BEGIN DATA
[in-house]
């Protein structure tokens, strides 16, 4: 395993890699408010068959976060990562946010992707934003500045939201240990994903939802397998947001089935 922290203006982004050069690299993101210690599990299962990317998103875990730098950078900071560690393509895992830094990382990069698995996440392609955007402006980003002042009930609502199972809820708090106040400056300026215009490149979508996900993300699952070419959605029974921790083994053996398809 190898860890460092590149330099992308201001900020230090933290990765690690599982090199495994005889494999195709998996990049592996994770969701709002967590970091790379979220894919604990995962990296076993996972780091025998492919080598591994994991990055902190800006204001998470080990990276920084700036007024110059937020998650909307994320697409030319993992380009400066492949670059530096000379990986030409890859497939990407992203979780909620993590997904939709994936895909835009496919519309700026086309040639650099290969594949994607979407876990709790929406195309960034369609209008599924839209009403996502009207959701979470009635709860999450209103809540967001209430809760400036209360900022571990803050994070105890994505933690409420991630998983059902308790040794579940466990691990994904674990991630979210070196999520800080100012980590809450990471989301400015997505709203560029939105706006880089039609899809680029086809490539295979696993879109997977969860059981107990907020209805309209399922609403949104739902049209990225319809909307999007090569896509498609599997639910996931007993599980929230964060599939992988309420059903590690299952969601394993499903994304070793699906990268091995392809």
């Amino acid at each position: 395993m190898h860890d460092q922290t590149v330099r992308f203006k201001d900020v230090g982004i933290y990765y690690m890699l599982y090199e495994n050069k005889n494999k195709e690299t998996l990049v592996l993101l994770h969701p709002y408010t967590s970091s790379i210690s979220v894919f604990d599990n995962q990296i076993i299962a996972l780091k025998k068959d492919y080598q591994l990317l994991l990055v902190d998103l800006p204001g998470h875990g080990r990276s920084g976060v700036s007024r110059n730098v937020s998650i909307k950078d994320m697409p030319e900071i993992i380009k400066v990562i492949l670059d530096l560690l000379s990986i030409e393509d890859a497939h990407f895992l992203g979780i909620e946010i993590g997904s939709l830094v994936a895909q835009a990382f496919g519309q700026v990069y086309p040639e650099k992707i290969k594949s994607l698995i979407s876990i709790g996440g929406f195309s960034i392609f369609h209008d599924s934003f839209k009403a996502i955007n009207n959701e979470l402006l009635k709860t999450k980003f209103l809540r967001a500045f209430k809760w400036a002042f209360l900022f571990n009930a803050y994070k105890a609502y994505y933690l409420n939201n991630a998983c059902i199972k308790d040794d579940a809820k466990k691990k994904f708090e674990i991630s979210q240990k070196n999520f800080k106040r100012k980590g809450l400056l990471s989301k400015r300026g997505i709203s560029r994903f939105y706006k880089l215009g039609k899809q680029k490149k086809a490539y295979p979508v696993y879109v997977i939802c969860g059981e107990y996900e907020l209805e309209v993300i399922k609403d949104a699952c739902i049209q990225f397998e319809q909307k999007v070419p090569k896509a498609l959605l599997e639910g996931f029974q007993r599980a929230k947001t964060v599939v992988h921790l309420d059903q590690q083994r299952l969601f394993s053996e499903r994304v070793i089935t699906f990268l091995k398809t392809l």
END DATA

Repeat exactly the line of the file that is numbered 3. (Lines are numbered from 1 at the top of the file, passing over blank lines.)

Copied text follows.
């Amino acid at each position: 395993m190898h860890d460092q922290t590149v330099r992308f203006k201001d900020v230090g982004i933290y990765y690690m890699l599982y090199e495994n050069k005889n494999k195709e690299t998996l990049v592996l993101l994770h969701p709002y408010t967590s970091s790379i210690s979220v894919f604990d599990n995962q990296i076993i299962a996972l780091k025998k068959d492919y080598q591994l990317l994991l990055v902190d998103l800006p204001g998470h875990g080990r990276s920084g976060v700036s007024r110059n730098v937020s998650i909307k950078d994320m697409p030319e900071i993992i380009k400066v990562i492949l670059d530096l560690l000379s990986i030409e393509d890859a497939h990407f895992l992203g979780i909620e946010i993590g997904s939709l830094v994936a895909q835009a990382f496919g519309q700026v990069y086309p040639e650099k992707i290969k594949s994607l698995i979407s876990i709790g996440g929406f195309s960034i392609f369609h209008d599924s934003f839209k009403a996502i955007n009207n959701e979470l402006l009635k709860t999450k980003f209103l809540r967001a500045f209430k809760w400036a002042f209360l900022f571990n009930a803050y994070k105890a609502y994505y933690l409420n939201n991630a998983c059902i199972k308790d040794d579940a809820k466990k691990k994904f708090e674990i991630s979210q240990k070196n999520f800080k106040r100012k980590g809450l400056l990471s989301k400015r300026g997505i709203s560029r994903f939105y706006k880089l215009g039609k899809q680029k490149k086809a490539y295979p979508v696993y879109v997977i939802c969860g059981e107990y996900e907020l209805e309209v993300i399922k609403d949104a699952c739902i049209q990225f397998e319809q909307k999007v070419p090569k896509a498609l959605l599997e639910g996931f029974q007993r599980a929230k947001t964060v599939v992988h921790l309420d059903q590690q083994r299952l969601f394993s053996e499903r994304v070793i089935t699906f990268l091995k398809t392809l």